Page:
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Chris -- 2018-04-11

#1 2008-02-20 08:27:51

kanani
Member
Registered: 2008-02-20
Posts: 2

a word in "inchwise" for a word in edgewise/edgeways ...kanani

This is an eggcorn which I commonly use and I think I may have invented because I can’t find a reference to it anywhere. My husband always gets a kick out of it as with a few other phrases of mine. This still makes sense to me because you can still fit a word in “inchwise” which is a still a small space to fit a word in comparison to edgewise/edgeways which is just a much narrower gap of space. I had never thought of it being an incorrect usage until I married an English major who writes poetry and teaches English. He delights in my many creative interpretations of English usage which stem from being born and raised in Hawaii and mixing in various dialects from the melting pot culture of Honolulu I experienced.

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#2 2008-02-25 13:10:05

TootsNYC
Eggcornista
Registered: 2007-06-19
Posts: 263

Re: a word in "inchwise" for a word in edgewise/edgeways ...kanani

that’s a fun eggcorn. And how nice that your English major finds those creativities fun! it’s easy for folks who know this stuff to feel scornful, which would be a major pain in a husband, wouldn’t it?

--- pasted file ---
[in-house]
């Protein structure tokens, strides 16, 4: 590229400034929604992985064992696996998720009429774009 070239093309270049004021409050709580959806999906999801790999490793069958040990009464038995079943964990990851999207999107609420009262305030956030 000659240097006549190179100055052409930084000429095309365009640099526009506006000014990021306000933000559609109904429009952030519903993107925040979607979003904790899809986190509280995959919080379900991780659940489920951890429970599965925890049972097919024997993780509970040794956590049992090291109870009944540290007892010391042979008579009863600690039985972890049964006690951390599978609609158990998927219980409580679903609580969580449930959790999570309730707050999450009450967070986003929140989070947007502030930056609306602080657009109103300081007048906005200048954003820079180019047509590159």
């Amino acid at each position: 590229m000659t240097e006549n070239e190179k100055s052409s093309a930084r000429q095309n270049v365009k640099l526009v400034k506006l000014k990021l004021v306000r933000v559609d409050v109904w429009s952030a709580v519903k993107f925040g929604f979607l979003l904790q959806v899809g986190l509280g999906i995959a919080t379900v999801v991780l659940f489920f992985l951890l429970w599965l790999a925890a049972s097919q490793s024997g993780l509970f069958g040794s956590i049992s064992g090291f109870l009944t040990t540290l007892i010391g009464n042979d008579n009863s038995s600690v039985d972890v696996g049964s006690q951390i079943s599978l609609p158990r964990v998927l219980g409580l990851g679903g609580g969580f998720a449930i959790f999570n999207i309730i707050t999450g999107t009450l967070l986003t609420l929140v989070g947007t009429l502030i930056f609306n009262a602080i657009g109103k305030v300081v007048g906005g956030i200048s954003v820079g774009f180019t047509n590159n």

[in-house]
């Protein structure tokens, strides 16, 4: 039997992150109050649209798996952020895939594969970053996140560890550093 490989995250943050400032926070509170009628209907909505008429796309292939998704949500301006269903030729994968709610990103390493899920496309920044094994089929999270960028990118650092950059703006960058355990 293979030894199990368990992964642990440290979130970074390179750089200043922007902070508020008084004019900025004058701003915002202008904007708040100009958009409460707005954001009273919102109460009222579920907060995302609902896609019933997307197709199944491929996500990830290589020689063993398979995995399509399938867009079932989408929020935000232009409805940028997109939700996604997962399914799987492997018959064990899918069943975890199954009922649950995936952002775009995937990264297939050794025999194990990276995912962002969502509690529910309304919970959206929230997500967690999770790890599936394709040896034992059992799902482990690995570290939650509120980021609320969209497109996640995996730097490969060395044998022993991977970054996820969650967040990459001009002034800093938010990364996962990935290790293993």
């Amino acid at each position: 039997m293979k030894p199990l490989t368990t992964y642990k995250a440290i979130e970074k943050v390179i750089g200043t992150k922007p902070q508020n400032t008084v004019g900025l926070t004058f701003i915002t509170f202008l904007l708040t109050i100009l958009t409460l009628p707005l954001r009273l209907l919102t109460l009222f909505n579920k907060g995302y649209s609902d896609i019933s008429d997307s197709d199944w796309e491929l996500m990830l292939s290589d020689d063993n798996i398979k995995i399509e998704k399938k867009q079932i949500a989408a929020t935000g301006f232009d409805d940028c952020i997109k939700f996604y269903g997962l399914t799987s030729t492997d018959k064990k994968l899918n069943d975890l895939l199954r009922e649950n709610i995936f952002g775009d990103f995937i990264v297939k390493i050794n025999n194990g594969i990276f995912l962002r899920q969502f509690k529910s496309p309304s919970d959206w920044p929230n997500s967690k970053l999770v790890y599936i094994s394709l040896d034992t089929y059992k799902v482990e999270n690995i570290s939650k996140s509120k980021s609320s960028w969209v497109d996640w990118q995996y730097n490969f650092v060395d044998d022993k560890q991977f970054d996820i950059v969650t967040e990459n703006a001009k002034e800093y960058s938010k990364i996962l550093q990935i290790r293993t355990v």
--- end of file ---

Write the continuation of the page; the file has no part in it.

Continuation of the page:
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#3 2008-02-29 15:27:44

jorkel
Eggcornista
Registered: 2006-08-08
Posts: 1455

Re: a word in "inchwise" for a word in edgewise/edgeways ...kanani

I think the verbal transition from “edge” to “inch” is credible.

Second, I think some people might have trouble envisioning what “edgewise” means, so the alternative imagery created by “inchwise” would certainly be a concrete alternative.

Finally, there are in-the-language usages of “inch” that lend their imagery as well… Inching along; perhaps even inching oneself into a space? (Not sure about the latter).

Overall, this reshaping has some strong elements to favor an eggcorn classification.

Last edited by jorkel (2008-02-29 15:28:35)

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